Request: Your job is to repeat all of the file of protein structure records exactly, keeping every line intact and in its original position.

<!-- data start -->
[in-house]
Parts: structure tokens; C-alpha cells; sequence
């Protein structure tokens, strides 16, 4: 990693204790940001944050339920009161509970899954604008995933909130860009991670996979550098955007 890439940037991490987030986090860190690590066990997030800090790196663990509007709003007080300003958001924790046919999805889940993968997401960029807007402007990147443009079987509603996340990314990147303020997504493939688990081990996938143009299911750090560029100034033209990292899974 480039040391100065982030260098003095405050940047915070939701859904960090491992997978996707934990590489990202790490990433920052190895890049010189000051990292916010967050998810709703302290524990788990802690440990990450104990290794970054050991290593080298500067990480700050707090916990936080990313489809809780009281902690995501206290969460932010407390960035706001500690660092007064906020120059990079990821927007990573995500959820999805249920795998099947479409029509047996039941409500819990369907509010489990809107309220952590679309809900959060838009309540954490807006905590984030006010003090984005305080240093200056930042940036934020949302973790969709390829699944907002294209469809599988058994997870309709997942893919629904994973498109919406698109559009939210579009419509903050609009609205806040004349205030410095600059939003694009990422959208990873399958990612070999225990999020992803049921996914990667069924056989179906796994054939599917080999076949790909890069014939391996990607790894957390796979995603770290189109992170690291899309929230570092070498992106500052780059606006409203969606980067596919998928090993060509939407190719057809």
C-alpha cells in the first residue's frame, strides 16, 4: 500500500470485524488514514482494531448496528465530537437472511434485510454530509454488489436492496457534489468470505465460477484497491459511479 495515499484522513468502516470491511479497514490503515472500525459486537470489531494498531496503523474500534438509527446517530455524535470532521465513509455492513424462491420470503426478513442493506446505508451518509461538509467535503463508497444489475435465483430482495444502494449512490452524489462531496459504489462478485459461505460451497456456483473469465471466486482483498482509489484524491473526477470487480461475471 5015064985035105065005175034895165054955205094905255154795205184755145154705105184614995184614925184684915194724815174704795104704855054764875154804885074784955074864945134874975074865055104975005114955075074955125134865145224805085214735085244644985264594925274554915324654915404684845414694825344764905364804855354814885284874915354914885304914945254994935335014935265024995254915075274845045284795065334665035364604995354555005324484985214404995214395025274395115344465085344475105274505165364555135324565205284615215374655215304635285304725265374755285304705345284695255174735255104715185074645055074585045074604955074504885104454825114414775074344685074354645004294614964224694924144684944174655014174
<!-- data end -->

[in-house]
Parts: structure tokens; C-alpha cells; sequence
């Protein structure tokens, strides 16, 4: 990693204790940001944050339920009161509970899954604008995933909130860009991670996979550098955007 890439940037991490987030986090860190690590066990997030800090790196663990509007709003007080300003958001924790046919999805889940993968997401960029807007402007990147443009079987509603996340990314990147303020997504493939688990081990996938143009299911750090560029100034033209990292899974 480039040391100065982030260098003095405050940047915070939701859904960090491992997978996707934990590489990202790490990433920052190895890049010189000051990292916010967050998810709703302290524990788990802690440990990450104990290794970054050991290593080298500067990480700050707090916990936080990313489809809780009281902690995501206290969460932010407390960035706001500690660092007064906020120059990079990821927007990573995500959820999805249920795998099947479409029509047996039941409500819990369907509010489990809107309220952590679309809900959060838009309540954490807006905590984030006010003090984005305080240093200056930042940036934020949302973790969709390829699944907002294209469809599988058994997870309709997942893919629904994973498109919406698109559009939210579009419509903050609009609205806040004349205030410095600059939003694009990422959208990873399958990612070999225990999020992803049921996914990667069924056989179906796994054939599917080999076949790909890069014939391996990607790894957390796979995603770290189109992170690291899309929230570092070498992106500052780059606006409203969606980067596919998928090993060509939407190719057809």
C-alpha cells in the first residue's frame, strides 16, 4: 500500500470485524488514514482494531448496528465530537437472511434485510454530509454488489436492496457534489468470505465460477484497491459511479 495515499484522513468502516470491511479497514490503515472500525459486537470489531494498531496503523474500534438509527446517530455524535470532521465513509455492513424462491420470503426478513442493506446505508451518509461538509467535503463508497444489475435465483430482495444502494449512490452524489462531496459504489462478485459461505460451497456456483473469465471466486482483498482509489484524491473526477470487480461475471 5015064985035105065005175034895165054955205094905255154795205184755145154705105184614995184614925184684915194724815174704795104704855054764875154804885074784955074864945134874975074865055104975005114955075074955125134865145224805085214735085244644985264594925274554915324654915404684845414694825344764905364804855354814885284874915354914885304914945254994935335014935265024995254915075274845045284795065334665035364604995354555005324484985214404995214395025274395115344465085344475105274505165364555135324565205284615215374655215304635285304725265374755285304705345284695255174735255104715185074645055074585045074604955074504885104454825114414775074344685074354645004294614964224694924144684944174655014174